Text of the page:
It might be the weirdest part of the atmosphere, 15 miles above the polar regions, where vast stratospheric clouds of nitric acid and water vapour shimmer in iridescent pink, while human-made chemicals play havoc with the ozone layer.
Scientists long to study the stratosphere at close range. But this is almost the edge of space, far too high for a conventional airplane in level flight.
How to get there?
In a glider.
Without the weight of engines or fuel, a glider can be lifted by natural atmospheric phenomena, engineers say. So a team of scientists, aviation buffs and entrepreneurs is building a two-seat sailplane designed to withstand the peculiar hazards of stratospheric flight. The journey is scheduled for August 2015.
The glider will be shipped by freighter to El Calafate, Argentina, where winds from the Pacific Ocean are deflected by the Andes Mountains to create a standing wave, like the waves of water that form over rocks in a mountain stream, with updrafts of 30 ft per second.
“These mountain waves get so steep and energetic, they turn into white water,” said Edward J Warnock, an aerospace engineer, who is chief executive of the Perlan Project, the non-profit organisation that is building the glider, Perlan II.
A single-engine plane, probably a crop duster, will tow the glider to meet these waves, at about 10,000 ft. Where the waves weaken, at about 60,000 ft, the glider is supposed to intercept another phenomenon, the polar vortex—circulating winds that act like a giant cyclone during the austral winter, delivering a strong uplift. If it can catch that current, the glider will soar still higher, into the Perlan Clouds, and higher, into the ozone hole, where the chemical reactions that disrupt the ozone layer take place (Perlan is the Icelandic word for “pearl”, describing the clouds’ sunlit glow).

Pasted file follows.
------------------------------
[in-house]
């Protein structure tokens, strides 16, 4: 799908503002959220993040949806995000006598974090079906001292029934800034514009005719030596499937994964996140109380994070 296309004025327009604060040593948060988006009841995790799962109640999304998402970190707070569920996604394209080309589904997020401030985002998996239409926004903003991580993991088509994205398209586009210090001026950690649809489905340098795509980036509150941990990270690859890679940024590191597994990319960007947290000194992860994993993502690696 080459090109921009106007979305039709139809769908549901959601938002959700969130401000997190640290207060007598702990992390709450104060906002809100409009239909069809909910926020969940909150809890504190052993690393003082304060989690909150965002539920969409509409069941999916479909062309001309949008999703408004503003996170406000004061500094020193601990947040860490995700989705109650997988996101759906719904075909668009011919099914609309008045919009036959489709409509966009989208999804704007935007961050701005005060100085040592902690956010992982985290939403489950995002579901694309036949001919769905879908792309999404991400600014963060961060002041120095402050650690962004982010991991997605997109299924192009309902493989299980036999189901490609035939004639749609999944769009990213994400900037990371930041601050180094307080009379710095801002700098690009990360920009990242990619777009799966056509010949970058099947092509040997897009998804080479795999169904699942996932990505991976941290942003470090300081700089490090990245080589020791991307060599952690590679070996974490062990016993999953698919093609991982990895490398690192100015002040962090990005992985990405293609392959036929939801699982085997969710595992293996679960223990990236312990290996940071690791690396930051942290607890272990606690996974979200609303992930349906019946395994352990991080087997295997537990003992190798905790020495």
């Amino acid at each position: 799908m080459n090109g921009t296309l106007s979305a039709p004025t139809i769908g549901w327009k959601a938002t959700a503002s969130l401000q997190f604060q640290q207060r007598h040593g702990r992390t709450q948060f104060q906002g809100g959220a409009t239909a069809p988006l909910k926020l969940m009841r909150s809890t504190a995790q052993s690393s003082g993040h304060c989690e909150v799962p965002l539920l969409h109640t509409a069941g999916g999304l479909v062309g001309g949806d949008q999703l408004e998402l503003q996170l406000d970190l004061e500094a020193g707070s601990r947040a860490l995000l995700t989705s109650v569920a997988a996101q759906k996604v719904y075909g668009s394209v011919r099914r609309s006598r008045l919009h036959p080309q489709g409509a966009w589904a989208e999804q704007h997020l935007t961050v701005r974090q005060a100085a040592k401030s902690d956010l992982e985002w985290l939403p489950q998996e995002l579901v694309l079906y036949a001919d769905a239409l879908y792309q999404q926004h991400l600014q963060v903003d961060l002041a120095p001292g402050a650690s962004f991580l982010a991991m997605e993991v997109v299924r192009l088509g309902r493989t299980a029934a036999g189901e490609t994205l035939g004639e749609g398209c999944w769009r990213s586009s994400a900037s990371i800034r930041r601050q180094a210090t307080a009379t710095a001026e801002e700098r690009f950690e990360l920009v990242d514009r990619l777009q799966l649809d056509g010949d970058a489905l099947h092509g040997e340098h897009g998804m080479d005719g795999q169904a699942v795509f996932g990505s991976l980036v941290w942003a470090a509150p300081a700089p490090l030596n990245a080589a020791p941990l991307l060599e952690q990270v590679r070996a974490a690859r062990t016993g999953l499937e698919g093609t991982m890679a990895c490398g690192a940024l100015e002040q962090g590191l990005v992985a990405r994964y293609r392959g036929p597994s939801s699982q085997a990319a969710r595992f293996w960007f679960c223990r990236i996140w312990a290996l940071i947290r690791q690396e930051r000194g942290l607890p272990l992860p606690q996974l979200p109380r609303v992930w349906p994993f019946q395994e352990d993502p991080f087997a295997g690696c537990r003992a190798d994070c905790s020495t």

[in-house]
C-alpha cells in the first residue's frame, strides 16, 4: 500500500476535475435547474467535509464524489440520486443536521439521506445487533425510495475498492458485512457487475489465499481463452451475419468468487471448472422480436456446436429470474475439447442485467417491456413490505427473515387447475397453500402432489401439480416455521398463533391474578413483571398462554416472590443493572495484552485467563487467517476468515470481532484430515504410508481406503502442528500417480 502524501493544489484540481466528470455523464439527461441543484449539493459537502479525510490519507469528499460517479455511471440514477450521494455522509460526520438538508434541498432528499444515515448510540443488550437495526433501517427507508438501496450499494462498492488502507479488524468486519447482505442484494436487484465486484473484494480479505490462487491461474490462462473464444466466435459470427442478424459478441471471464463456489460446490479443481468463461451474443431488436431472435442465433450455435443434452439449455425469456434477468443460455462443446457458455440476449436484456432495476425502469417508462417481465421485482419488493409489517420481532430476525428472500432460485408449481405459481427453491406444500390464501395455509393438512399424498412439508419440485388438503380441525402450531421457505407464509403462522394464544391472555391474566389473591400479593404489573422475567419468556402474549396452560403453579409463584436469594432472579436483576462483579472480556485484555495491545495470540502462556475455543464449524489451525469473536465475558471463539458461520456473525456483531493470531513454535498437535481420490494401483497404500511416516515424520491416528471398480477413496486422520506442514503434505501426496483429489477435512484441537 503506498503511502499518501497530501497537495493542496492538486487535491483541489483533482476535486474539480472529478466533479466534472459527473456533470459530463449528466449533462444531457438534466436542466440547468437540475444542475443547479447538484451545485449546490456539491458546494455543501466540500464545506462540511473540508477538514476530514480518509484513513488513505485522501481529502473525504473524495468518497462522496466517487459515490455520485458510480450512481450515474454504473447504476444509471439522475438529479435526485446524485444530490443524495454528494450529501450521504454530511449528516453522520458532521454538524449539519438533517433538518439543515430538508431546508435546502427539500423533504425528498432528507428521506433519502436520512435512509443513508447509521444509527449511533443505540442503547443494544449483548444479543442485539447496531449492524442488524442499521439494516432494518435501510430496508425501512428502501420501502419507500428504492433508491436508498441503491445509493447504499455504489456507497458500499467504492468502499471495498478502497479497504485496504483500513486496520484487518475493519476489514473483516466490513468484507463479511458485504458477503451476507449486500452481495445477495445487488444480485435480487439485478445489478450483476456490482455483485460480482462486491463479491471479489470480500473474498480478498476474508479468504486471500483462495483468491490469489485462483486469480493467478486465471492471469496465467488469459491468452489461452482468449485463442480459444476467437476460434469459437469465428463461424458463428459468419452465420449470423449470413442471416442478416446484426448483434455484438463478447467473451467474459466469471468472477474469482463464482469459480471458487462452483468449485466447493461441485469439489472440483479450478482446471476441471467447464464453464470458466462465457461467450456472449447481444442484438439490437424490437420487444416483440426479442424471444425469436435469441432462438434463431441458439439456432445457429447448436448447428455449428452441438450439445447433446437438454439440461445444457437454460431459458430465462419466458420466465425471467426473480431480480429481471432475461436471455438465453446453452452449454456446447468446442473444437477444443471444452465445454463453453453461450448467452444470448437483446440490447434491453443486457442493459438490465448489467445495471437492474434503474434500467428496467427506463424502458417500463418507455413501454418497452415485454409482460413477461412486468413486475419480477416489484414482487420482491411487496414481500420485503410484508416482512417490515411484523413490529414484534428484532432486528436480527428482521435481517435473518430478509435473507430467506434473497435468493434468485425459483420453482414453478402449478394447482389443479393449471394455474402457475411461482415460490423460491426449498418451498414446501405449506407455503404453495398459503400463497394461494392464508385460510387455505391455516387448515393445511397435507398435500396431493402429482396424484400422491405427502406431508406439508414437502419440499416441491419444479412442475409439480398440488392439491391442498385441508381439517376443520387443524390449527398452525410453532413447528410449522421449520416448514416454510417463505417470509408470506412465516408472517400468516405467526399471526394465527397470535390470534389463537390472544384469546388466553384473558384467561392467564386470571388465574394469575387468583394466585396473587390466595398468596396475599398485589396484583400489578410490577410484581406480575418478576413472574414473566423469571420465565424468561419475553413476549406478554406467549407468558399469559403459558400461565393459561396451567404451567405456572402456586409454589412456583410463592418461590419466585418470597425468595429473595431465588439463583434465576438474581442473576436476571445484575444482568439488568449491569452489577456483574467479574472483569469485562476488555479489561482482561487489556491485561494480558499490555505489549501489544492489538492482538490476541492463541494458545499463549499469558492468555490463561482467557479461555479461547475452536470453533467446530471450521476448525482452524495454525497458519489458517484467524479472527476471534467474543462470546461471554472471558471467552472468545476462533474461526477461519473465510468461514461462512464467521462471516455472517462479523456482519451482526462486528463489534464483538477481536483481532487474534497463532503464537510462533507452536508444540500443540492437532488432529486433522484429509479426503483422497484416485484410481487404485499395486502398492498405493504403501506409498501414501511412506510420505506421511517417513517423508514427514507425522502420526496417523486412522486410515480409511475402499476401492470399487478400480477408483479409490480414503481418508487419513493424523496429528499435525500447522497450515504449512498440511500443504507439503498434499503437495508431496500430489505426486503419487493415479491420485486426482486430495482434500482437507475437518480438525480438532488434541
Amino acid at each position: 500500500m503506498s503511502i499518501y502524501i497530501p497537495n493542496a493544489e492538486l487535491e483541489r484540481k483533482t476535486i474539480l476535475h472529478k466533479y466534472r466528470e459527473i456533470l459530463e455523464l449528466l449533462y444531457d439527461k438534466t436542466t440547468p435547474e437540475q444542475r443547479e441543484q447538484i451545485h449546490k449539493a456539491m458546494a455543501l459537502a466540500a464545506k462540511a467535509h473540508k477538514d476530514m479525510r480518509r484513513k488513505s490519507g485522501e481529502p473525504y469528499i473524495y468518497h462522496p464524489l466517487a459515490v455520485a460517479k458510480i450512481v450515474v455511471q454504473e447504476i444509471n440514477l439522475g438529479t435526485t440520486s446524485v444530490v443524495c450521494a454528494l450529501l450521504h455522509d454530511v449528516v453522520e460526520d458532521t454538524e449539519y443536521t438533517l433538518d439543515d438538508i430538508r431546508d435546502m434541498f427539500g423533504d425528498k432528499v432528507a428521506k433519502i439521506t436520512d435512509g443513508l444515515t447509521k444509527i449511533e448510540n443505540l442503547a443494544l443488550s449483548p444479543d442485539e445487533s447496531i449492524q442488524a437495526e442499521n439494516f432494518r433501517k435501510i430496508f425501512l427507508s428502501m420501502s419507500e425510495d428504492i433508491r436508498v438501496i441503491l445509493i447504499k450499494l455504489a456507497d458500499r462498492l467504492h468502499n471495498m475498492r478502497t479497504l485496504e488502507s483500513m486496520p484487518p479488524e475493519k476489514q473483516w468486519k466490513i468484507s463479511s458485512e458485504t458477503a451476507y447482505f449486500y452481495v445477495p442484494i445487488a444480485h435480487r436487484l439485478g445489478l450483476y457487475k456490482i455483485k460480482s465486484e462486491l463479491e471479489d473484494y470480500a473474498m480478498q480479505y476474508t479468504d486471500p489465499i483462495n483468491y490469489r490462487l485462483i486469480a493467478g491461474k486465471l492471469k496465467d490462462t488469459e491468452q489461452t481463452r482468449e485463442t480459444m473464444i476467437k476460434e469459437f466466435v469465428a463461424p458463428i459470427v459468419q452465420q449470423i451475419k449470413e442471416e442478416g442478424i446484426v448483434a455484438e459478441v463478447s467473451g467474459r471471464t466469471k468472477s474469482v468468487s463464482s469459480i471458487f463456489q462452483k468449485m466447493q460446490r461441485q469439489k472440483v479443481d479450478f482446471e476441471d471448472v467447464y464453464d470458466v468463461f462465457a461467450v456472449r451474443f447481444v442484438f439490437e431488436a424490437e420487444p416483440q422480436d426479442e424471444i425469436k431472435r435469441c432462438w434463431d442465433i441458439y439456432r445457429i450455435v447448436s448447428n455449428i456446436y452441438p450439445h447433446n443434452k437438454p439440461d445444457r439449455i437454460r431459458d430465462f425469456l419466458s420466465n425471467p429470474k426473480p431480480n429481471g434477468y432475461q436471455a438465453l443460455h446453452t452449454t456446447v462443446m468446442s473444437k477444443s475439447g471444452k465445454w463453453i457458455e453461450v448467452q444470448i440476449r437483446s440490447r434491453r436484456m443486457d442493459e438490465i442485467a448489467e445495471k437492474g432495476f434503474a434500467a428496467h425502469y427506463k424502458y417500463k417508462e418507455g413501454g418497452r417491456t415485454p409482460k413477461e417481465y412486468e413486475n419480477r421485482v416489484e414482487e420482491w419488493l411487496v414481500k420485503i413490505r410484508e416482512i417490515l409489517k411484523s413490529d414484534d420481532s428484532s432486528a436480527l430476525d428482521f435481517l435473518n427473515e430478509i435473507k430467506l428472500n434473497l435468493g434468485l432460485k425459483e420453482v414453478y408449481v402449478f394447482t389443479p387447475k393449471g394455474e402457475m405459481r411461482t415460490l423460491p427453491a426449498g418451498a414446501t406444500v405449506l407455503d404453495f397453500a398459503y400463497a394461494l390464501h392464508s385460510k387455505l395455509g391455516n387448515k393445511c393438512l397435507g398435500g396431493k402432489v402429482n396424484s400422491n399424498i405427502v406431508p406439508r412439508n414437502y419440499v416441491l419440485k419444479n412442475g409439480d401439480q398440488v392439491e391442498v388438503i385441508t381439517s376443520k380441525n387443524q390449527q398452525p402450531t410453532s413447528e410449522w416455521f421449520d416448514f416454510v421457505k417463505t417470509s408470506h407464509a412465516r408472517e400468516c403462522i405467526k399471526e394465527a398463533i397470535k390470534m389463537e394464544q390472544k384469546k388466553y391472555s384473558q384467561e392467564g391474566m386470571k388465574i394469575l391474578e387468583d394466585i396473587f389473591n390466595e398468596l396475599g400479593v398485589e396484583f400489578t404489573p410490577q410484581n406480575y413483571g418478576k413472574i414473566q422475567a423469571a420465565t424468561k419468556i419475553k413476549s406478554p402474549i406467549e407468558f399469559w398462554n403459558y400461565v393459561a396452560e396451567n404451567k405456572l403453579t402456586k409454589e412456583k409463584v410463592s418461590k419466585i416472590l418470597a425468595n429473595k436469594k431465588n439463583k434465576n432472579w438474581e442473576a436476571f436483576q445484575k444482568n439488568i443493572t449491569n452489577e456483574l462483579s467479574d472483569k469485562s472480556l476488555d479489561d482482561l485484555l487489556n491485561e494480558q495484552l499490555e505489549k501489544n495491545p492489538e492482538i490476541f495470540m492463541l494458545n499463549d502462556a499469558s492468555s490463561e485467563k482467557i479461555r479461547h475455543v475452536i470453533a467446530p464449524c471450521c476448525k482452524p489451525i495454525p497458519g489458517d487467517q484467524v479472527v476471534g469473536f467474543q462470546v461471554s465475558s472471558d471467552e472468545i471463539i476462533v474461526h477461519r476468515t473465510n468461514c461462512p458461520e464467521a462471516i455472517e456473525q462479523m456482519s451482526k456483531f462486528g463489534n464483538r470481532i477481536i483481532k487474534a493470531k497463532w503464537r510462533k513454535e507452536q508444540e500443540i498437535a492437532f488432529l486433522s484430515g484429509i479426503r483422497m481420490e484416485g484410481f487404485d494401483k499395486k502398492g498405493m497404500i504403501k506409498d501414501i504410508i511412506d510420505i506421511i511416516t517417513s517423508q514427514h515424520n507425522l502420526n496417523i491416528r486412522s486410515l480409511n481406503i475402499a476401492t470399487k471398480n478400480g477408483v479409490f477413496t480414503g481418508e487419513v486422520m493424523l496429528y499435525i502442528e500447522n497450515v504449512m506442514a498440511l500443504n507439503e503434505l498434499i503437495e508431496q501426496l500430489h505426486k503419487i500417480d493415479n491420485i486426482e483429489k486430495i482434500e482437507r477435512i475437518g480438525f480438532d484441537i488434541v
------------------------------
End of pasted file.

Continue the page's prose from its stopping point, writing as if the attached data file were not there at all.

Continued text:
The aim is to go to 90,000 ft, or 17 miles up, and set a new altitude record for a glider. The plane’s predecessor, Perlan I, set the record of 50,726 ft on August 30, 2006.
Perlan II will cost an estimated $7.5 million, of which $3.5 million has already been spent; the project is still trying to raise the balance. The organisers include Dennis Tito, the pension fund manager who paid $20 million to visit the International Space Station, and, until he was killed in the 2007 crash of his single-engine plane, Steve Fossett, the aeronaut and sailor who flew Perlan I.